In one embodiment, the cryptographic module 240 mixes in additional randomness into the seeds 244. In one embodiment, this is performed every 100th day. Every 100th day, instead of performing the step 5.3.1, the cryptographic module 240 generates Seed_for_day(T) using a random number generator. The Seed_for_day(T) generated using a random number generator is stored in the cryptographic seed table 247 until it is deleted in step 5.3.3 because MST additional days have passed. The Seed_for_day(T) generated using a random number generator is not regenerated in step 5.3.2.

In some embodiments, the time period of a day is replaced by some other time period.

In some embodiments, the device 200 encrypts information using the public access encrypt key 264 prior to sending that information to the external access entity 266.

In some embodiments, the access request 268 is encrypted.

In some embodiments, functionality in the cryptographic module 240 is protected from modification from any software that can be installed on device 200. In some embodiments, the cryptographic module 240 is executed in a partition that is resistant to software modifications.

FIG. 6 shows an embodiment of a policy enforcing network access point 600. As shown in FIG. 7, the policy enforcing network access point 600 provides a service to connect a device 200 to some network 710, such as the Internet. The policy enforcing network access point 600 includes a network access validation module 610 that makes a decision about whether to allow a device 200 to connect to some network 710. In some embodiments, the network access validation module 610 contains a service validation module 611 that checks whether a computing device 200 has a valid service agreement. For example, if the policy enforcing network access point 600 were a wireless access point owned by a cellular wireless carrier, the service validation module 611 may check whether the device 200 requesting service had a valid service agreement with the cellular wireless carrier. In some embodiments, the network access validation module 610 contains an authorization module 612, that checks whether a computing device 200 has credentials that allow it to connect to some network 710. For example, a policy enforcing network access point 600 in a home may have a WIFI password, and the policy enforcing network access point 600 may check that a computing device 200 knows this WIFI password.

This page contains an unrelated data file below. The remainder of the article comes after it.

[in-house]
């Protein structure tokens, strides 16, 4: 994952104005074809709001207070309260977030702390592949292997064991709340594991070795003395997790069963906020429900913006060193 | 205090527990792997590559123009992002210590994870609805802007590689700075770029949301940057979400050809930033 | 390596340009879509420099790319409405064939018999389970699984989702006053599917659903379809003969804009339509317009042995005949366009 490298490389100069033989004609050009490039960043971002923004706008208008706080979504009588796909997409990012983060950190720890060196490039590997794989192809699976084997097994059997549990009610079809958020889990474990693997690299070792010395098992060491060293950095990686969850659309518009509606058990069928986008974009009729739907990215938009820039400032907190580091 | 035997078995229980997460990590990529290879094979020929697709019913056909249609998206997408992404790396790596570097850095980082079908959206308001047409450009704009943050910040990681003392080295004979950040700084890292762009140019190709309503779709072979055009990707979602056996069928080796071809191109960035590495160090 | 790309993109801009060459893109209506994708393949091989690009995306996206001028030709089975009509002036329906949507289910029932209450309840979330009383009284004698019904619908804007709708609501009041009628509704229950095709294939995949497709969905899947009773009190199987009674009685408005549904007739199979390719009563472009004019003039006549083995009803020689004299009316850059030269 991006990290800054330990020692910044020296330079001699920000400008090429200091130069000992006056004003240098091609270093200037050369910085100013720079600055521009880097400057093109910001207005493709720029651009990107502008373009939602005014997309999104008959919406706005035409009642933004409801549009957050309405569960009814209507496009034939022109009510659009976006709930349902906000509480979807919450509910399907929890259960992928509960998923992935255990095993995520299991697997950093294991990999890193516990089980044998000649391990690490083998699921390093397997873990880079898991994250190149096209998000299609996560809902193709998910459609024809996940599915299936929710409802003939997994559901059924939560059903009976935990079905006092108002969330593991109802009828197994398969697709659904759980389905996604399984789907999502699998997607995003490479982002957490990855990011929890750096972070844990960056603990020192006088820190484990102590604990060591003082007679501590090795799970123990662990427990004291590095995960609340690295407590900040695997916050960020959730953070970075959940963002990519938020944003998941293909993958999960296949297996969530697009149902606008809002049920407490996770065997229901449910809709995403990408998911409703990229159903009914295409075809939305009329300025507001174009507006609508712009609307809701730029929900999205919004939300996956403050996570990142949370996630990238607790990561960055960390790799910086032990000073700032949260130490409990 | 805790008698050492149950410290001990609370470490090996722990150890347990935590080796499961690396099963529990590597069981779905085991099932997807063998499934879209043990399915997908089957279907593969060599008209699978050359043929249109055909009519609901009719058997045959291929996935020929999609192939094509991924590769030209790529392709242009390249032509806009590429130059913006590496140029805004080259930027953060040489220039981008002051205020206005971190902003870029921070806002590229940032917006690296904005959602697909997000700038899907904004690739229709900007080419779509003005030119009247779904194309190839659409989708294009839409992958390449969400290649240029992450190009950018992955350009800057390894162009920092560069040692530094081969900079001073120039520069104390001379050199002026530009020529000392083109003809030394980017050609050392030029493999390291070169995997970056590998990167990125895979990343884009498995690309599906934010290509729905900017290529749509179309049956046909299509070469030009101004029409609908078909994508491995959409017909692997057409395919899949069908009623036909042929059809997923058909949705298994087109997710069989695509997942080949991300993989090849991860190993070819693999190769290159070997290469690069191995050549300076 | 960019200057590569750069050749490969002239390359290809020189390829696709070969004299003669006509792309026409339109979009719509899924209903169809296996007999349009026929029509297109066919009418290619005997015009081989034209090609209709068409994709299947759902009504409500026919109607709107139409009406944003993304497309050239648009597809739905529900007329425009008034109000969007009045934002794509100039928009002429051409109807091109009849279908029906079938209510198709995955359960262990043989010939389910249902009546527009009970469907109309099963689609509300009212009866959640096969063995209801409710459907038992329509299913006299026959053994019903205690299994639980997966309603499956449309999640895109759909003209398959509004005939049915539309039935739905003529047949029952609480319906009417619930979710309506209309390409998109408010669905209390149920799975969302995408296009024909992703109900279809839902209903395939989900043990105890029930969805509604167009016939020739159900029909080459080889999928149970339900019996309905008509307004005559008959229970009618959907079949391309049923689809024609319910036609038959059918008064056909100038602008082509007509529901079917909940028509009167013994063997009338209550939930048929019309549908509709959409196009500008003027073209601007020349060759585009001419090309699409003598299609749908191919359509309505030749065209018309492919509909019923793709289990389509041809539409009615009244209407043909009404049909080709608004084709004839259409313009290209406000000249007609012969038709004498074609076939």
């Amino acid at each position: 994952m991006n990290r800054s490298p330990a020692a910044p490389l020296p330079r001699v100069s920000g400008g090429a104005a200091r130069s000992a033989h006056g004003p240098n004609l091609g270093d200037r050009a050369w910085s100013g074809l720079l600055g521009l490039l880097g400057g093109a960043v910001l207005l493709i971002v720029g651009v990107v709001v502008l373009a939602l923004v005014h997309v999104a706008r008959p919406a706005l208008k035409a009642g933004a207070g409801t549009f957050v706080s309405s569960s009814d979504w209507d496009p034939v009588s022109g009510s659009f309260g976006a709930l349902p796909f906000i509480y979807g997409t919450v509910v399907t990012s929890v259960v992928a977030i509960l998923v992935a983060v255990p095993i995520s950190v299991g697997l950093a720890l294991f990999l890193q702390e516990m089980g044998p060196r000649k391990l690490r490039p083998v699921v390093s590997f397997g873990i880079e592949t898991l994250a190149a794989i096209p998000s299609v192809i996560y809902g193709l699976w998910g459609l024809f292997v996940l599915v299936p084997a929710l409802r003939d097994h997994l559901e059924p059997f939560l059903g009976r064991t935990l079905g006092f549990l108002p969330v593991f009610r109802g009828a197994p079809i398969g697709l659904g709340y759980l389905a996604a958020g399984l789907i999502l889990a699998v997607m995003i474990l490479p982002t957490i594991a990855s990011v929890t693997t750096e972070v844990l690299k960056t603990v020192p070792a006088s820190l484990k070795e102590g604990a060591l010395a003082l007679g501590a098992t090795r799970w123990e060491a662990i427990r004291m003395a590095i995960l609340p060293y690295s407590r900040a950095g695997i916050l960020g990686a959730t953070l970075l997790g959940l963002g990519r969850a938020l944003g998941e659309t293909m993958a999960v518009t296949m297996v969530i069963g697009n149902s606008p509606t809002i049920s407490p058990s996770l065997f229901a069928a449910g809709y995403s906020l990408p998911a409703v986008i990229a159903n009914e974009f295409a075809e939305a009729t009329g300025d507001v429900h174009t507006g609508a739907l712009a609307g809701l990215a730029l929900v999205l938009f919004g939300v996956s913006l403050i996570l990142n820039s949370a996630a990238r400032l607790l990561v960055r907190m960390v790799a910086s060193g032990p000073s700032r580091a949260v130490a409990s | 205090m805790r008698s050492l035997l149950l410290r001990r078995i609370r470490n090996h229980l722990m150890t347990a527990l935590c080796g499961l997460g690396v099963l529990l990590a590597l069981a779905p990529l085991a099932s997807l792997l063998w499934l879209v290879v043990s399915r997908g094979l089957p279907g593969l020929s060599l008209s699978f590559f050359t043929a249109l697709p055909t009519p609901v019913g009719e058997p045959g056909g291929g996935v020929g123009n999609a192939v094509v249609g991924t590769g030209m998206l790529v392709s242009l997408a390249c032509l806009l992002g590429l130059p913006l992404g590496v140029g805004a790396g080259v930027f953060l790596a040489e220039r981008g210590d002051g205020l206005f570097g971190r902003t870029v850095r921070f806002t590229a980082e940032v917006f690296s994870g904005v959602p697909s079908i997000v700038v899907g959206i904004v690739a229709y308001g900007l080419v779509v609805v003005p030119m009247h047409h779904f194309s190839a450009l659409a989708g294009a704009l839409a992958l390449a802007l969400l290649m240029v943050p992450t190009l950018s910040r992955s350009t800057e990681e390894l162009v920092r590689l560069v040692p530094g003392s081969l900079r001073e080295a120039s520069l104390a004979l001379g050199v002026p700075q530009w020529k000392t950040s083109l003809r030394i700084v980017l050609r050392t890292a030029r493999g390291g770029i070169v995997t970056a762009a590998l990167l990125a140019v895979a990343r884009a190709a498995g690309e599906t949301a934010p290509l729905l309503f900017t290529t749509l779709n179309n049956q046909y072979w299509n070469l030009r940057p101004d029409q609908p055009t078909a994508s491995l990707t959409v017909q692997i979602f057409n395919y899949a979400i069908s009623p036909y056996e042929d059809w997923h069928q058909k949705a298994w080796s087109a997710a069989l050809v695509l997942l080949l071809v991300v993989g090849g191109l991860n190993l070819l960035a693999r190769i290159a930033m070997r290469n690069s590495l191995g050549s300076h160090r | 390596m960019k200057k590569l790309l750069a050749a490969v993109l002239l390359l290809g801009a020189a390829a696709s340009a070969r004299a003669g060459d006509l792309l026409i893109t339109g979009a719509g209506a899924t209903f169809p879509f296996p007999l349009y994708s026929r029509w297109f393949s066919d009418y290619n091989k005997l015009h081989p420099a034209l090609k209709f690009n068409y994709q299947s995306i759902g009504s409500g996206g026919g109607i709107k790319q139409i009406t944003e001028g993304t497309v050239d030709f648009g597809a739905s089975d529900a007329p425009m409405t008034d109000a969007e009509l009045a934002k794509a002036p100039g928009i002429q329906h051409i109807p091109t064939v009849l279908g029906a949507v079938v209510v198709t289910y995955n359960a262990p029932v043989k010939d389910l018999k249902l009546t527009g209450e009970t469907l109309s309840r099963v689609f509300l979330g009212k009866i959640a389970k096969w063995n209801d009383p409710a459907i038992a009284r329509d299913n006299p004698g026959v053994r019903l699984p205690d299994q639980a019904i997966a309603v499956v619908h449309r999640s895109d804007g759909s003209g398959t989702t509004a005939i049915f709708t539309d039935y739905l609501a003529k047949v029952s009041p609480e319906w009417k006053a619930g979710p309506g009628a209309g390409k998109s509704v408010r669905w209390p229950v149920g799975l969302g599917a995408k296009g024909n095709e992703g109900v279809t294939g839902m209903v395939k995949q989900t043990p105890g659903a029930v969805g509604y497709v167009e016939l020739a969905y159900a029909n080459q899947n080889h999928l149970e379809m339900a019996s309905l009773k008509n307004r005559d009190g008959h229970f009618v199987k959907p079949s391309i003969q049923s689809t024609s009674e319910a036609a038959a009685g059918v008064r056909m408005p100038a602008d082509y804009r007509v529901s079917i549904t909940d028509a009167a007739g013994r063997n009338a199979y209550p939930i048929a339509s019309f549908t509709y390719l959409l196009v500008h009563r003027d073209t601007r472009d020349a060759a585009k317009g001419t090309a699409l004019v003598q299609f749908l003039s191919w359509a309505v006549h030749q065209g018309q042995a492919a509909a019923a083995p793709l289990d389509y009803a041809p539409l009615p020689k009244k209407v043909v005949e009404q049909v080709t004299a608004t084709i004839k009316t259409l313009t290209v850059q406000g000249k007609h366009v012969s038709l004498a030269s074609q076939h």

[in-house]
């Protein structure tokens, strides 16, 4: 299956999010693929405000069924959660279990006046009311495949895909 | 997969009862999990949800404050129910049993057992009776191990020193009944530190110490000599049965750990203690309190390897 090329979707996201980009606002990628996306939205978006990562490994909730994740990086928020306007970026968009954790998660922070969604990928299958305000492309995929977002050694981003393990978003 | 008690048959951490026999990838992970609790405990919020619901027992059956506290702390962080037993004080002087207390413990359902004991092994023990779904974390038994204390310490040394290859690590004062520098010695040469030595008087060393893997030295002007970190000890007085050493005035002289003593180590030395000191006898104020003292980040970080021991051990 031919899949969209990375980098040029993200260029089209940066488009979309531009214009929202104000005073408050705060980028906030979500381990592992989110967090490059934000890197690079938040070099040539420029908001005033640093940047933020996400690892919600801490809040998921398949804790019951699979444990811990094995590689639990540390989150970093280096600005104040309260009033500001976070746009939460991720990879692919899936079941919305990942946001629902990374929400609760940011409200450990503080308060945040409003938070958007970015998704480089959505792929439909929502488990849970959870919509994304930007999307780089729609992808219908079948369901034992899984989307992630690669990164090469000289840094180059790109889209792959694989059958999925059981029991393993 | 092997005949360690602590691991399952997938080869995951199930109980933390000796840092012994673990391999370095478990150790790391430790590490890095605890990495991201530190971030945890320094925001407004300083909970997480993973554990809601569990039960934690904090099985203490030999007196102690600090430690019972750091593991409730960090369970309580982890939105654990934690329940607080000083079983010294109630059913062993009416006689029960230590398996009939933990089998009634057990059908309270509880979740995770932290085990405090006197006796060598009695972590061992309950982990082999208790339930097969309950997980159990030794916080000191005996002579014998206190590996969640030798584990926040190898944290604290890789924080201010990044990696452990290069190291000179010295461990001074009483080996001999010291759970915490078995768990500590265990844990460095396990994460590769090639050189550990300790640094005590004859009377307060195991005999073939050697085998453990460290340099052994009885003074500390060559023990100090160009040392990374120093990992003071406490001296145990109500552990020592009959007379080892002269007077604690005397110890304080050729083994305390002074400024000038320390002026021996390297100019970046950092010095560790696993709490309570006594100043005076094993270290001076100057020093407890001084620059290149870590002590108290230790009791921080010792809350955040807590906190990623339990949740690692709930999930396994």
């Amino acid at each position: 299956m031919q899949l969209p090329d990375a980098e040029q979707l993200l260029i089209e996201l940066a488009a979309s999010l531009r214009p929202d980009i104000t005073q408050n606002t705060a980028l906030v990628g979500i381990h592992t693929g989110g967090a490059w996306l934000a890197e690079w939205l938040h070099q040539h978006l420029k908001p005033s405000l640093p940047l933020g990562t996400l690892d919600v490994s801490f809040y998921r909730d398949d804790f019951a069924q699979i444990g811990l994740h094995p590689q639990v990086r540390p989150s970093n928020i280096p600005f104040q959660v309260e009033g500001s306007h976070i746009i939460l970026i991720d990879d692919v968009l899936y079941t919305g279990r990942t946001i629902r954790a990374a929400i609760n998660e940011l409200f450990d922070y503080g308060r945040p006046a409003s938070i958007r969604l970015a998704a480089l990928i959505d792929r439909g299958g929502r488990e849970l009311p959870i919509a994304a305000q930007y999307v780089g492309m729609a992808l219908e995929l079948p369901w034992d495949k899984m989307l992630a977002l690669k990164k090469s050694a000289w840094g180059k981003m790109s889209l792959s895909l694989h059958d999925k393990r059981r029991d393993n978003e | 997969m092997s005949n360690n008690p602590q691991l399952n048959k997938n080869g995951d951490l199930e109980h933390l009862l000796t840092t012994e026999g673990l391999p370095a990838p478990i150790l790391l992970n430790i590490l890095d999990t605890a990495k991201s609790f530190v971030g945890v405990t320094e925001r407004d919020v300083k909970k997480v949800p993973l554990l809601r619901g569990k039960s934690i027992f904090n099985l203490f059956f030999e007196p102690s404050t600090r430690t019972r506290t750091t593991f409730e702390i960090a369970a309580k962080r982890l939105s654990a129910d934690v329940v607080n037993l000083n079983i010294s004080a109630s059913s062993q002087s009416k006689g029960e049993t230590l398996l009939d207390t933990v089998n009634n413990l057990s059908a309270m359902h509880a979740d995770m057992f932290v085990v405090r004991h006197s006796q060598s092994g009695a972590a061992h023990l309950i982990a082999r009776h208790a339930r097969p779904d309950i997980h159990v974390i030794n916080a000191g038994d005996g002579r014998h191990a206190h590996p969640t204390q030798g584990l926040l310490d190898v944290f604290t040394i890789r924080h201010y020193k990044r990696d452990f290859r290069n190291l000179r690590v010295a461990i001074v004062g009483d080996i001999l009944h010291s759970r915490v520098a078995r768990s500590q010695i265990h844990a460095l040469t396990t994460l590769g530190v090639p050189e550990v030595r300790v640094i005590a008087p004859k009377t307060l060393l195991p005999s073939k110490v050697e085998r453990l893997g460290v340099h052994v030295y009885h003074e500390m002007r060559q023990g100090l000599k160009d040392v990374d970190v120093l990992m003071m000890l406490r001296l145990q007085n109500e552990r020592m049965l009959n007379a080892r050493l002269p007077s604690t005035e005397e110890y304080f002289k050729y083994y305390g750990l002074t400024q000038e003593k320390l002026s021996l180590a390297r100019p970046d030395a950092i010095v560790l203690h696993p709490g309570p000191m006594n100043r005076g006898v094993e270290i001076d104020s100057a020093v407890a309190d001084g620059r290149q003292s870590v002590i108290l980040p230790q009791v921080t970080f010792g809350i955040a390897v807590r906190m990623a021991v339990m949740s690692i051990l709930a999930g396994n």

In an embodiment of the current invention, the network access validation module 610 contains an access policy validation module 620 that checks whether a computing device 200 has a satisfactory capability for providing an external entity to access the computing device 200. The access policy validation module 620 contains a set of acceptable external access public keys 624. In some embodiments, this set 624 contains public keys of certificate authorities and a description of the types of digital certificates issued by those certificate authorities that are acceptable. In such an embodiment, a public key in a certificate that was issued by one of those certificate authorities and of an acceptable type is considered to be in the set of acceptable external access public keys 624. The access policy validation module 620 also contains a set of acceptable access policies 622. Some acceptable external access public keys 624 are Any_Policy_AEAPK. Specifically, any external access policy 213 on a device 200 where the access verification public key 211 is one of the Any_Policy_AEAPK is an acceptable access policy 622. Other acceptable external access public keys 624 are Not Any_Policy_AEAPK. For an Not Any_Policy_AEAPK, the acceptable access policies 622 includes information to determine whether an external access policy 213 on a device 200 where the access verification public key 211 is one of the Not Any_Policy_AEAPK is an acceptable access policy 622.

FIG. 8 presents an embodiment of a protocol for how a policy enforcing network access point 600 uses its capabilities to determine if a computing device 200 is allowed access to a network 710 accessible by the policy enforcing network access point 600.

In action A 8.1, a computing device 200 creates an Access_Request to start the process of gaining access to the network 710 through the policy enforcing network access point 600. In some embodiments, the Access_Request includes the device ID 212 of the device 200 and network access credentials 235 of the device 200.